Hearing loss is no handicap, says NHL player

David Kirkwood
April 22, 2011

PITTSBURGH-Trailing three games to one in its first round match-up against the Pittsburgh Penguins in the National Hockey League playoffs, the Tampa Bay Lightning will be facing elimination when it takes the ice here Saturday (April 23).

If there’s one player on the team suited to help lead Tampa Bay back from the brink, it may be right wing Steve Downie, who has been overcoming long odds most of his life.

Downie, 24,  has been deaf in his right ear since age 11, the result of otosclerosis brought on by chronic ear infections. Since being drafted by the Philadelphia Flyers in 2005, he has worn a hearing aid in his right ear.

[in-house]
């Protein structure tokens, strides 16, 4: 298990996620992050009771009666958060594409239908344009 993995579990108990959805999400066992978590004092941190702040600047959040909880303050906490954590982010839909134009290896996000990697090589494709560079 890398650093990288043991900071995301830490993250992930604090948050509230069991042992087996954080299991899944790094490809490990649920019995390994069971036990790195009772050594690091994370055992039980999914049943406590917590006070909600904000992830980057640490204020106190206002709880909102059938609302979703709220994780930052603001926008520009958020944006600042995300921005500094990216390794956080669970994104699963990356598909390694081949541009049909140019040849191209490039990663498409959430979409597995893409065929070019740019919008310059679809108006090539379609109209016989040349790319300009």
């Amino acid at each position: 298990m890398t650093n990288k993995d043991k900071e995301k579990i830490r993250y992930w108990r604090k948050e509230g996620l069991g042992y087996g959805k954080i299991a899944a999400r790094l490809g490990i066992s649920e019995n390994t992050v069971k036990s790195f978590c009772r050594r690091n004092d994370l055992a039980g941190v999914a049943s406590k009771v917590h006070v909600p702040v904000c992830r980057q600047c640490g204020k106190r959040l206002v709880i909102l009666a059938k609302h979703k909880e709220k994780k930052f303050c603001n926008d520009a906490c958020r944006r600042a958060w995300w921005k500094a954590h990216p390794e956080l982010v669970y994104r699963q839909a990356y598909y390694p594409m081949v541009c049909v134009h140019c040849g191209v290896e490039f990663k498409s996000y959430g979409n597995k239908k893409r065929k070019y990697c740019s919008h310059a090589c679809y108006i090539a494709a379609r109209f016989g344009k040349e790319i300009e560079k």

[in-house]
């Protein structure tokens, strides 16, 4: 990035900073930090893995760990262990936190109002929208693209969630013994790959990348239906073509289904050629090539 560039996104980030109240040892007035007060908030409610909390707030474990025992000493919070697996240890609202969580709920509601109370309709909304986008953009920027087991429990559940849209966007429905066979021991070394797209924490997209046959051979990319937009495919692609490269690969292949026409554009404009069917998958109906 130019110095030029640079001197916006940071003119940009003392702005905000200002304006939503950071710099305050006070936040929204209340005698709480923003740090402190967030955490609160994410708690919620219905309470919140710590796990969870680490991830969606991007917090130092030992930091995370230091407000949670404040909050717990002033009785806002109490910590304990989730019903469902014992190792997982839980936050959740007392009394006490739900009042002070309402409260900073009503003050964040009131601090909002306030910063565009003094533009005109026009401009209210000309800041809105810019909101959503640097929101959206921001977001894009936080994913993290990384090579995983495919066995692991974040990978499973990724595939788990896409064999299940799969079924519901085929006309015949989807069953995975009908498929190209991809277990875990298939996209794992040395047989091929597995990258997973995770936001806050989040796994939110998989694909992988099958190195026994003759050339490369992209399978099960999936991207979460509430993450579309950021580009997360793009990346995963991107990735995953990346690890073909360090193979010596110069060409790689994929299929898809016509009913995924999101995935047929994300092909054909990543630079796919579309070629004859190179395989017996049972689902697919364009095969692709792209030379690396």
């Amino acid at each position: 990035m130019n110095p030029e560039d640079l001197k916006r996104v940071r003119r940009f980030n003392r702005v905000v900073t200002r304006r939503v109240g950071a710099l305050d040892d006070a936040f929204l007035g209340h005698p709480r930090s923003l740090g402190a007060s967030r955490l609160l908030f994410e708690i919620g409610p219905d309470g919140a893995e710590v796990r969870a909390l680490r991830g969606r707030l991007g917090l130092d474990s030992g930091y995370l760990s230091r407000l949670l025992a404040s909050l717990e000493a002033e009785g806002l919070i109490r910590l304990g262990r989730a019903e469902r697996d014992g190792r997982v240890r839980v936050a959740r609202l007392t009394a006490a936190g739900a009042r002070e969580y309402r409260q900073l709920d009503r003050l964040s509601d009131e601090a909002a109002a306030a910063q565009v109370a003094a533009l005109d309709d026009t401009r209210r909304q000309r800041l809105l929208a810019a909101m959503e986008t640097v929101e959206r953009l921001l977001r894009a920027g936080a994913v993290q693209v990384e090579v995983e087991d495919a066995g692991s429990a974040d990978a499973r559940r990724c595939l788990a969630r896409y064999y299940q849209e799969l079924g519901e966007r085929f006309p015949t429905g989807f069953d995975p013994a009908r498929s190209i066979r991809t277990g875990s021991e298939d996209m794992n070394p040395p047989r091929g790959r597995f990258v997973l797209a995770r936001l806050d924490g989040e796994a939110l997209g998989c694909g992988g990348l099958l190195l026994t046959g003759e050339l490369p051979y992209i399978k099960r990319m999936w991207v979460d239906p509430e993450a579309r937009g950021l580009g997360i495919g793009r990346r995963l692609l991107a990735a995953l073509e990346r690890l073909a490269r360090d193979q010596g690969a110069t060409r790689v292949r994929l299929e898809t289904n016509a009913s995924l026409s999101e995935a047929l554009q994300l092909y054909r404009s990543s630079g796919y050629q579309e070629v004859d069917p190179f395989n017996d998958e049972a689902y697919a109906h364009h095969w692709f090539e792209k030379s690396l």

You might think that would cause him to shy away from the rough and tumble of NHL play. But, in fact, he’s earned a reputation as one of the league’s more combative players. And, even though from time to time his hearing aid pops out of his ear during an on-ice fight, Downie insists his hearing loss is not a handicap.

Because of a one-game suspension for a rough hit in game 3, he missed the fourth game of the series, a 3-2 double-overtime loss to the Pens. That makes him all the more determined to keep his team alive when play resumes tomorrow.


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